Why is there no 100% Grass-fed Pork?
Pigs are by nature more adventurous in their dietary choices than cows are sheep. Pigs will graze for a significant amount of their diet, but they also root up grubs and tubers and anything else they can get their snouts on. The gut and metabolism of a pig is significantly different than ruminates like cows and sheep. As a result, for pigs to grow well and stay healthy they need a portion of their diet to be more concentrated than pasture alone. Our pigs eat grass and hay, whey and non-GMO local grain to produce our exceptional pastured pork.
What our customers say
“Just had your bacon for breakfast this morning and was struck by how much more flavorful per bite it was than the store bought variety.” – Kay in Bryn Athyn, PA
“I want to thank you for the quality of the meats. Amazing. I already used up the ground beef and I would like to buy more.” – Adriana in NY
“My friend said that the rib eyes and the top sirloin were probably the best steaks he had ever had – including a $100 steak he had recently had at one of NYC’s top steak houses. And I have to say that I agreed with him. ” – Jamie in Cherry Valey, PA.
Grass is Greener
Industrial, factory-raised pig farms have huge waste disposal problems. Oftentimes there is not enough arable land nearby leading to giant piles of manure that contaminate the local water supply. However, on our farm we practice rotational grazing which improves soil quality and animal health as well as distributes manure over our pastures in need of its nutrients. Win-win!
Our pastured pork is distinct from the pork in your grocery store because our animals exercise, live on pasture, and eat a varied, forage-rich diet. These farming practices produce meat that is more flavorful and more nutritionally dense than the conventionally raised products. Eating lots of plants, rather than grain alone, increases the omega 3 content of the fat; lard from pigs that have been exposed to sunlight is high in vitamin D, while the fat of CAFO hogs contains only negligible amounts.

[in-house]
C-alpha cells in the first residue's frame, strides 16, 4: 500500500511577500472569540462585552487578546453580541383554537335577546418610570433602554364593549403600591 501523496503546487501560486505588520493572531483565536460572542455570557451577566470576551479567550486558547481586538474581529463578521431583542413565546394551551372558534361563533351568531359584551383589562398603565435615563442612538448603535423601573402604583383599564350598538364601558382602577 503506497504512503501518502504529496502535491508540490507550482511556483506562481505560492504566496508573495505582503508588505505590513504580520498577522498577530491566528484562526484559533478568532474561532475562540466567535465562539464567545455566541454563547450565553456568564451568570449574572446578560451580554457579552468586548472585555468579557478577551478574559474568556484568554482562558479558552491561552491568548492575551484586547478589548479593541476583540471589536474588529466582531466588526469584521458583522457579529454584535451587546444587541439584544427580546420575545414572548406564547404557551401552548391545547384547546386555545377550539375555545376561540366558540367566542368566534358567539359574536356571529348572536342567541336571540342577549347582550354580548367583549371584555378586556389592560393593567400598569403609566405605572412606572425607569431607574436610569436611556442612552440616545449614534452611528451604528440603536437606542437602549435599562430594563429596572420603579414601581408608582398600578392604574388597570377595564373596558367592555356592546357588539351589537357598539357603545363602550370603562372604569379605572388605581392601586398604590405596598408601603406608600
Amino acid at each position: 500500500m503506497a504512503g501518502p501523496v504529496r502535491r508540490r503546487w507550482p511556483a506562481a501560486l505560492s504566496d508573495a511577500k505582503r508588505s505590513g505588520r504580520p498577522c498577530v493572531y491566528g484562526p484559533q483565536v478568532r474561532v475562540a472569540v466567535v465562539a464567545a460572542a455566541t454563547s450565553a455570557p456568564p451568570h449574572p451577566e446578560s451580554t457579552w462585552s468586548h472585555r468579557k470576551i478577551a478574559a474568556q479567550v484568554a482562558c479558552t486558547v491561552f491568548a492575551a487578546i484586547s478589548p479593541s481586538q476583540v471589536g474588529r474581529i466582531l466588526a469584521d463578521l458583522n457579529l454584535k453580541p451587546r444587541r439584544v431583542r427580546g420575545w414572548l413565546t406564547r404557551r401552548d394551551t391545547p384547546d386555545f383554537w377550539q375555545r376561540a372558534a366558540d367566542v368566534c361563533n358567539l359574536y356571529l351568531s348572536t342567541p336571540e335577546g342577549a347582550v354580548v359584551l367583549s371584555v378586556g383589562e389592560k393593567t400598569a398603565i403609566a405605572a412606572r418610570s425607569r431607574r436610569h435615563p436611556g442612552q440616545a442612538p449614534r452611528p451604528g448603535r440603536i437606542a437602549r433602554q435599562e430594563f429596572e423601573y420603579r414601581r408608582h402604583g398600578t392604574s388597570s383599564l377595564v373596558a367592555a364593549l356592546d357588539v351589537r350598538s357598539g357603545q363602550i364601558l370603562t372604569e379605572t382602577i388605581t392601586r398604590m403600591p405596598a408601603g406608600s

From the time the weather warms in the spring through the fall our pigs live outside on pasture. Every two days or so we give them fresh ground, which lets them forage for a significant part of their diet, and express the full range of pig behaviors. In the winter they move into hoops bedded with wood chips and hay. Pigs on factory farm by comparison live their entire lives in huge barns, standing on slatted floors, packed so tight they barely have room to lie down.
Want to know more about how we raise pastured pork? Here are the details.
Because pigs are not ruminants, they require a higher quality of forage than cows or sheep, and they also require shade. Supplemental feed of some sort is also “required”. It is possible for some pigs to survive solely on grasses, roots, and other stuff they find in a pasture, but their growth rate is so slow we would need to charge $20/lb for the meat from the super long grow-out period. These extra requirements makes it much more of a chore to move pigs than other types of livestock, but we feel it is worth it both to keep the pigs eating fresh grass and to keep the land healthy.